Rare Breed- page 4 | Making A Difference | Smithsonian
American Laurie Marker (with Chewbaaka, a cat she raised after it was caught in a trap as a 3-week-old) is the world's expert on cheetahs. (Suzi Eszterhas)

Rare Breed

Can Laurie Marker help the world's fastest mammal outrun its fate?

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(Continued from page 3)

Marker, whose second marriage ended in 1996, now lives with Bruce Brewer, a former curator at Chicago's Brookfield Zoo. He manages most of the day-to-day affairs at the Fund, which has grown to include dormitories, a mess hall, classrooms, research facilities and labs, a guest house and a gift shop. Marker makes fund-raising trips each year to the United States, has a satellite program in Kenya, assists cheetah conservation efforts in Algeria and Iran, trains farmers in Botswana and breeds dogs in South Africa.

Today the world cheetah population stands at about 12,500 animals in 26 countries. "We are at the lowest point in probably 9,000 years," Marker says. But she's shown that conservation can work. Namibia's share—the world's largest—stabilized a few years ago at 3,000 and is increasing slightly. This is Marker's doing. "Laurie's major contribution has been turning around the rapid loss"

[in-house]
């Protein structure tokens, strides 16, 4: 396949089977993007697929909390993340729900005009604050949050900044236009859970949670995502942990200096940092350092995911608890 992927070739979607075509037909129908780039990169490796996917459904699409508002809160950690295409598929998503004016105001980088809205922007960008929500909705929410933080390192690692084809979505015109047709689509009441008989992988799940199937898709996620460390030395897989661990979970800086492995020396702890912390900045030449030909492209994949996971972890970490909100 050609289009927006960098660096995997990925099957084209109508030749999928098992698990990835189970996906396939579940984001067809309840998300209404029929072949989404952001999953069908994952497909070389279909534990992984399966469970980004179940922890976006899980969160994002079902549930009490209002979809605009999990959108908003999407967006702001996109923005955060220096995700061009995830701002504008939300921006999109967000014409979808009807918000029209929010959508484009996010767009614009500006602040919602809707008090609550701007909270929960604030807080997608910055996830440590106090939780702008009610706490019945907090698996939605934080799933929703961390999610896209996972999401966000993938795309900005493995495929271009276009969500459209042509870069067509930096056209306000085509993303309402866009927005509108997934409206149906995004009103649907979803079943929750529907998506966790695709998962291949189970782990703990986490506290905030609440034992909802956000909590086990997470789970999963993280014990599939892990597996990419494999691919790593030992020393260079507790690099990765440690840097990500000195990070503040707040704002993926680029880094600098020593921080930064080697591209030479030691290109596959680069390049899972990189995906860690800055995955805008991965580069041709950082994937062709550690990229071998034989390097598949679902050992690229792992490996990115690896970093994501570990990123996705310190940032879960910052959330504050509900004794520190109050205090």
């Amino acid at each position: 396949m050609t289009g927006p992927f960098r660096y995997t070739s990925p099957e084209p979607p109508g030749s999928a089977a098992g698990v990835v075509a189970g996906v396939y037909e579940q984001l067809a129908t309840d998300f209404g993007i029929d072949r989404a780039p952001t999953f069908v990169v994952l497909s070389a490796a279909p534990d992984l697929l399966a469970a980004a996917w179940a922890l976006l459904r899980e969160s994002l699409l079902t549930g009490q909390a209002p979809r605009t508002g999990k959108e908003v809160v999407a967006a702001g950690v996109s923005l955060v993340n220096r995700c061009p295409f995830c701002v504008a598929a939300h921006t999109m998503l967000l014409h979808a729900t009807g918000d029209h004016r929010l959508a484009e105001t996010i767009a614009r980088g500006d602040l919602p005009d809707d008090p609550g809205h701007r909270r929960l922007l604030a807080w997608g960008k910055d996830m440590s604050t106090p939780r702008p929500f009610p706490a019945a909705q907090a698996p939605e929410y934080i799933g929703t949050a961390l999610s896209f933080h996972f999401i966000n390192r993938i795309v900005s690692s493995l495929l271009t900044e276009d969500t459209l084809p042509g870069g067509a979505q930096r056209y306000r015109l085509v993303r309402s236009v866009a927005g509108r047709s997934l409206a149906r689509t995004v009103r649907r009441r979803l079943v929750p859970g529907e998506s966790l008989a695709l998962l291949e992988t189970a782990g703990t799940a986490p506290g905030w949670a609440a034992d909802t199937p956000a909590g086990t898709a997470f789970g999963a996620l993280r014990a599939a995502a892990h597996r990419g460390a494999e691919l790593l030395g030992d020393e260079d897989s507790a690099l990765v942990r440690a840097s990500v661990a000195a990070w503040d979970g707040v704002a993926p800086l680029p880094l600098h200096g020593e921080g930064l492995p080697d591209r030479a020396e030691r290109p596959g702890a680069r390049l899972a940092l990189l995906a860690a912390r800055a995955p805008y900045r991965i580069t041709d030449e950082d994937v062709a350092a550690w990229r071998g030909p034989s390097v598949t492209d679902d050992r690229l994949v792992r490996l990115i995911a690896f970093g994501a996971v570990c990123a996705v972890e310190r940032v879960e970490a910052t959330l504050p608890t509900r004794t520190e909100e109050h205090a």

"Our approach is for the community to live with its wildlife," Marker says. "But you have to give them a reason." Many ranchers in Namibia's cheetah country now encourage tourists, researchers and other animal lovers to enjoy the wildlife. "Laurie saw the bigger picture," says rancher Schneider-Waterberg. "She was talking about how the whole world was going to know about the cheetahs. And it does."

Guy Gugliotta wrote about computerizing Old Bailey court records in the April 2007 issue of Smithsonian.
Wildlife photographer Suzi Eszterhas lives in San Rafael, California.

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